NICK: The Penny Pack is my favorite because of the Vegas event and the magnitude of it all, but I also really like the Zoom Flight Club that I did in 2009. It was an underappreciated model at the time, but I just REALLY liked it all along and thought Jason Petrie killed that design. I pushed hard for a SC collab version on it, even though the Basketball group had other models they were higher on and wanted to push. 

It was great to be able to do a Kings colorway on them that I think turned out pretty nice. I played in the Flight '89 and Hyperflights in High School growing up in Sacramento, and have always really liked The Glove too, so to work on the Flight Club, which combined those three models together, was really cool.

TH: Do you remember what specific shoe and colorway sparked your interest in sneakers, and if so, what about that shoe did it for you?

NICK: It was definitely the carbon fiber colorway of the Zoom Flight '95. That's my favorite shoe of all time, and I remember being 10 years-old and the exact first time I saw it at the Foot Locker at Downtown Plaza in Sacramento. Even almost twenty years later, it's still one of the most futuristic and crazy designs ever, and it's part of the reason I think Eric Avar is the best footwear designer.

At the time, Jason Kidd was one of my favorite players, and I really don't know if I'd be into shoes like I am now if that shoe never came out. I've got around 20 pairs now in almost every color, and I don't see anything topping it for me anytime soon. It's a perfect design.

TH: With the many negative things a lot of the young kids have to deal with nowadays with sneaker bots, everyone reselling, people getting shot for shoes and higher prices than ever, what would you say gives the sneaker industry the biggest black eye?

NICK: I think the way shoes are released now makes it really tough for everyone. It's just really, really hard to get something that everyone else is after, and ever since Instagram and Twitter picked up, the frenzy over pretty much every launch is just insane.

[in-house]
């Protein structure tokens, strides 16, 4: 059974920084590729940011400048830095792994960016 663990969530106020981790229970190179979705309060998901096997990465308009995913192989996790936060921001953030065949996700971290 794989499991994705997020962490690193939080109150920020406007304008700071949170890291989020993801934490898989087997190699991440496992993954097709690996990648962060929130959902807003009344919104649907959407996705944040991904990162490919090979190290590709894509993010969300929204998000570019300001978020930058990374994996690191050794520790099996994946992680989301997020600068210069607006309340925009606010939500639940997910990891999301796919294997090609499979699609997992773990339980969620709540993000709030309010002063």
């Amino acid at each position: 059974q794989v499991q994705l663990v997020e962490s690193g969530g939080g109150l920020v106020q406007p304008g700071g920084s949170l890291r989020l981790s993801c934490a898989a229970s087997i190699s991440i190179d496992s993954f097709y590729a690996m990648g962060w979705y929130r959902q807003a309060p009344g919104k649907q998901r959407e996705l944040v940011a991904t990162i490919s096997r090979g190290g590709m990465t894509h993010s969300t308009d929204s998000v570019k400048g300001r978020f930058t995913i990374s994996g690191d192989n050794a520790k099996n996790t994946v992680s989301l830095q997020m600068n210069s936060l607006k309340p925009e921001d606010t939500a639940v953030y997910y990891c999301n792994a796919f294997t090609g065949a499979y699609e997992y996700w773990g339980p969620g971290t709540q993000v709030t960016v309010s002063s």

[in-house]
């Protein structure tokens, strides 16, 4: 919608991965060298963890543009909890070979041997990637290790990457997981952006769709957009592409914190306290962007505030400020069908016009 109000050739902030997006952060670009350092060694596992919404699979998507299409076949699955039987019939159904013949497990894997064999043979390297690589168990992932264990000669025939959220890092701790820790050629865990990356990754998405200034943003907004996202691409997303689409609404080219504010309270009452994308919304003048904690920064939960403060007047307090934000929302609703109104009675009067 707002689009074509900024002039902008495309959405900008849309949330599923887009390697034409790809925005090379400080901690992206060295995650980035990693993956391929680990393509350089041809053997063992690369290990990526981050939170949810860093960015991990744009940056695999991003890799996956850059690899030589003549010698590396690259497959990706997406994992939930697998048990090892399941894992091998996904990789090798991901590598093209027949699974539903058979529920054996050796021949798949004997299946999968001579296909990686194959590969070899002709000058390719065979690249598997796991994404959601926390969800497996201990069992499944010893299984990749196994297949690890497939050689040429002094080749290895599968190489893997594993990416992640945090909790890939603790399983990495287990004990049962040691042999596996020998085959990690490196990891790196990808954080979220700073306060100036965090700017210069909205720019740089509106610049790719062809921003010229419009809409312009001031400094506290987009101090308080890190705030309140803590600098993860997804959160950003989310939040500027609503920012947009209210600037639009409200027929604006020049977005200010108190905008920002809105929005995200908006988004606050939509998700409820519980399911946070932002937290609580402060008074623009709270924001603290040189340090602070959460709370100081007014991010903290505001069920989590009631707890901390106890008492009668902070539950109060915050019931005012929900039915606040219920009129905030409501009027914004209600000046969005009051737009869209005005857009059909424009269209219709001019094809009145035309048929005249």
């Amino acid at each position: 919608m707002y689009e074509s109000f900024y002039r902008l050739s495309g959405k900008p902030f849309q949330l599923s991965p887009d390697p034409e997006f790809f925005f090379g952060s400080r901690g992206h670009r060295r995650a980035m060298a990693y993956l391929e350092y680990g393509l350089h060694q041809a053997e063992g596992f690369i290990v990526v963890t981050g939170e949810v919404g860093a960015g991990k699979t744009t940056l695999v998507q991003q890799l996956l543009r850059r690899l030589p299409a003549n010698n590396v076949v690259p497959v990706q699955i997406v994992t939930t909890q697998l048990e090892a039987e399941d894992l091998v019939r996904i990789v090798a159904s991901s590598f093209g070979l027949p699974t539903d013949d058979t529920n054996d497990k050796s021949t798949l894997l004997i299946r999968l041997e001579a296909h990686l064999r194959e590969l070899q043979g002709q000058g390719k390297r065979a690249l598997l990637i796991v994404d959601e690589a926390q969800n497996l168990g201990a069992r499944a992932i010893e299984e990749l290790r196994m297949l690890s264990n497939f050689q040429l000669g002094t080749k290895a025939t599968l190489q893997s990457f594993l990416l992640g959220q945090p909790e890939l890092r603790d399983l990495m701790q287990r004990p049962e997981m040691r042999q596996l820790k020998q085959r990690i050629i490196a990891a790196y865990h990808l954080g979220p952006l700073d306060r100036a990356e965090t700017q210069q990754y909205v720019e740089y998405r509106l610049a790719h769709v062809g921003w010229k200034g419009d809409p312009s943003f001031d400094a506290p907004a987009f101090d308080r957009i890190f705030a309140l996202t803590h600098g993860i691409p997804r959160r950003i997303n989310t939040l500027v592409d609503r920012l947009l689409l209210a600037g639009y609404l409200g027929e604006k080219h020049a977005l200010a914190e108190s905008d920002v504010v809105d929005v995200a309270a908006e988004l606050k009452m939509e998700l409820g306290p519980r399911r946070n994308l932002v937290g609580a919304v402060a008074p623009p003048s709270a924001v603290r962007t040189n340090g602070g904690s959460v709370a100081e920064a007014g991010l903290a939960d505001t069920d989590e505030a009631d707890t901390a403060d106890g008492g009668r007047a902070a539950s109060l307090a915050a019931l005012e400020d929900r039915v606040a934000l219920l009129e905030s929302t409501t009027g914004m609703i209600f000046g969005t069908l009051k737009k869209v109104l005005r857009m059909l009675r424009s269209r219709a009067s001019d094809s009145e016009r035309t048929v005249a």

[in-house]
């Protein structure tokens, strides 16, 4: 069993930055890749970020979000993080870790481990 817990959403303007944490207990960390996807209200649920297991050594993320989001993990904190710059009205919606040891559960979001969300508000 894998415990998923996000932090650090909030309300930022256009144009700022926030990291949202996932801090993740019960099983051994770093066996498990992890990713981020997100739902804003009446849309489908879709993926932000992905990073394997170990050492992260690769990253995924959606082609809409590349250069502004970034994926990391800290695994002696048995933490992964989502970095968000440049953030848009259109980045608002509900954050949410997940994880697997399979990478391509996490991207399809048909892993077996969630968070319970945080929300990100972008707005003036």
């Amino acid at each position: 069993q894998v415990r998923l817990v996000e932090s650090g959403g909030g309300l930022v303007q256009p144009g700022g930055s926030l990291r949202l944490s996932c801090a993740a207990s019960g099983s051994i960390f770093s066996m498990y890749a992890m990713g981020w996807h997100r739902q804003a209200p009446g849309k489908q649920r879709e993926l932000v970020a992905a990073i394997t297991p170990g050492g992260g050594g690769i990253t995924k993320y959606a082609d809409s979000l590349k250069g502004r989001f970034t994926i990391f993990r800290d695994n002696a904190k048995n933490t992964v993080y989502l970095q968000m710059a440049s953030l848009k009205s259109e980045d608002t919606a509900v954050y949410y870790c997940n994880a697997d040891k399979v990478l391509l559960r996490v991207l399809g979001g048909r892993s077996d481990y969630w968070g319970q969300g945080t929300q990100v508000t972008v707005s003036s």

It's somewhat of a good problem to have though, because it means brands are putting out shoes we can get excited about and that there's lots of options out there. I just think most people would like to see a smoother process for web launches, and I obviously hate hearing about fights in line ever taking place.

TH: If you could be a Nike exec for the day what would be the one original shoe or colorway you would retro immediately and why?

NICK: Well luckily I wouldn't necessarily have to be an exec to make that call, but a shoe I'd really like to see again is the LeBron II. It's one of my favorite player designs and Ken Link nailed every aspect of it. I also really like the Vis Zoom Uptempo, Talaria, Spiridon and Pippen II. NSW could do a ton with all of those models and it'd be great to see them come back. The one Jordan I still NEED is Indiglo XIVs. I'm just hoping they do those right with some solid full grain leather when they do come back out.

TH: What’s one of your biggest guilty pleasures besides sneakers?

NICK: I'm a really bad cook -- because I never even try -- so I pretty much eat out every night, and Portland has a great mix of all kinds of different restaurants. I'm big on seafood, steak, thai and sushi, and I've been loving the past six years out here because of all the great spots I can check out regularly. I like trying new stuff and this is a great town for food. Other than that, I like checking out interior design and architecture blogs.

TH: Any last words for the people out there?

NICK: I think the biggest thing that I always try and stress is that sneakers are the most fun when you're finding things you personally like and have a connection to. Whether it's a player you grew up liking or a specific design that catches your attention, I'm really big on just enjoying my own tastes and the things I like, versus going out and getting stuff because it's hyped up or something everyone else wants to get their hands on. 

The other thing I tell people is that there's no threshold of knowledge or number of pairs required to be into shoes. I didn't necessarily have all of the best sneakers growing up, but I just really liked looking at different designs and following what all of the players around the league were wearing. I've met people that have 500 pairs of shoes and people that have 10 pairs that have the same passion and love for their shoes, and I think that's pretty cool to appreciate. 

I never like seeing people make fun of someone else for not having a big collection or getting a name wrong or something. It's definitely never that serious and the more the community can embrace eachother, the better.

TH: Where can people follow you on social media and contact you?

NICK: You can catch me on Instagram [link: instagram.com/_NDP] and Twitter [Twitter.com/_NDP] on my @_NDP accounts. One is for daily shoe shots of random things I'm into, and I'll also post up player endorsement deal info on Twitter.

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Stay tuned for more as we will have much more content and inside looks into the lives of the sneakerhead's that keep it moving in the right direction.